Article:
Tips for keeping your bonfire safe and under control.
The month of October generally incites a unique type of feeling and behavior among those who are affected by the sudden seasonal change. Whether you see the Fall as a means to spend more time inside away from the crisp, cool air, or the bright colors of nature encourage you to get outside and soak up the season
, one thing is for sure: October brings with it its own unique mix of smells and sights in areas all across the country.
However, there is one unique aspect of fall that triggers feelings and images of the season better than any other of its unique features-- outdoor bonfires.
This well-known feature of fall not only creates a unique, smoky smell which immediately incites thoughts of bright orange burning trees and jumping into piles of leaves in your yard, but bonfires are also a favorite seasonal activity
for campers and hikers all across the country.
As the temperature outside begins to drop, many overnight campers will begin crafting bonfires as a means to stay warm and liven up their camp sight. Unfortunately, as much fun as campfires can be for outdoor enthusiasts, they can be equally dangerous if proper precautions are not taken.
In order to shed light on just how important proper fire safety can be when sparking up a bonfire in the woods, the National Fire Protection Association (NFPA) has declared this upcoming week, October 9th through the 15th, to be National Fire Prevention Week
. And, because we want our readers to not only enjoy their time spent on the trail, but also keep safe when heading outdoors, we have decided to honor this campaign with some basic tips that every outdoor enthusiast should know about bonfire safety:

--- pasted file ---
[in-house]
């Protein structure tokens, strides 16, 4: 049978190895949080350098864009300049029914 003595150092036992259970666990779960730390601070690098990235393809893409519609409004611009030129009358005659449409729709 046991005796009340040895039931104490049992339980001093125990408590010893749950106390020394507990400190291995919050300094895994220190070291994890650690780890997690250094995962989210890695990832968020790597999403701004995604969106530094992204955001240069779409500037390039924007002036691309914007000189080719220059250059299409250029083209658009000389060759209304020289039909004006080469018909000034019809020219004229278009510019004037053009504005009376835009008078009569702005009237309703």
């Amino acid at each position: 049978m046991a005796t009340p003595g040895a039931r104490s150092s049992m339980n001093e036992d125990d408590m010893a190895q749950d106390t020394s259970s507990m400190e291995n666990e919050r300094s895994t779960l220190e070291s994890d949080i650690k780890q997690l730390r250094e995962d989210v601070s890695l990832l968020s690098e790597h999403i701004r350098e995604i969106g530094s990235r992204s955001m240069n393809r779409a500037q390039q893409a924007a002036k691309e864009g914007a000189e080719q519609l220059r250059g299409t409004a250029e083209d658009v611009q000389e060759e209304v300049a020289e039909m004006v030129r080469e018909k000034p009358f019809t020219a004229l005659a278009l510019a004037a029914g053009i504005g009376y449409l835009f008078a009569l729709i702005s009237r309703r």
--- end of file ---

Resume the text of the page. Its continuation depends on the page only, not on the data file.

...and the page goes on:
Pick An Optimum Location
Whenever you light up a bonfire, you should ensure that you are at least 50 feet away from any buildings or structures, and remain in a clear, open area. Also, avoid building your fire near any low-hanging branches or brush, as these items could easily catch fire. The NFPA also suggests looking around at your conditions and environment before igniting a flame. You should always have a good knowledge of any dry conditions or prevailing winds that may affect your fire.
Make Sure Your Fire Is Contained
One of the best precautions that you can take towards building a safe fire is to create a proper fire pit surrounding the area
. Instead of lighting your fire on top of the ground, you should create a hole that is anywhere between 12 to 18 inches deep. Also, be sure that you keep your fire contained within that area. Never pile firewood too high or wide so that it outgrows the size of the fire pit.
Be Sure To Extinguish Your Flame
The single most important thing to remember about outdoor fire safety is always make sure that fire and coals are out cold before leaving your campsite or crawling into your tent for the night. Many times, the flame of the fire may appear that is has been put out, but embers, coals and sticks can still be lit. In order to ensure that your fire is properly put out, mix and stir the remains of the fire with dirt and water until all of the material is cooled.
A bonfire is a great activity for outdoor enthusiasts during the fall season
. However, it is important to remember that a fire needs constant care and attention in order to avoid any potential accidents. As long as you are properly prepared and take preventative steps towards crafting a safe fire, you can ensure that your next outdoor camping trip is nice and toasty, without all of the worry.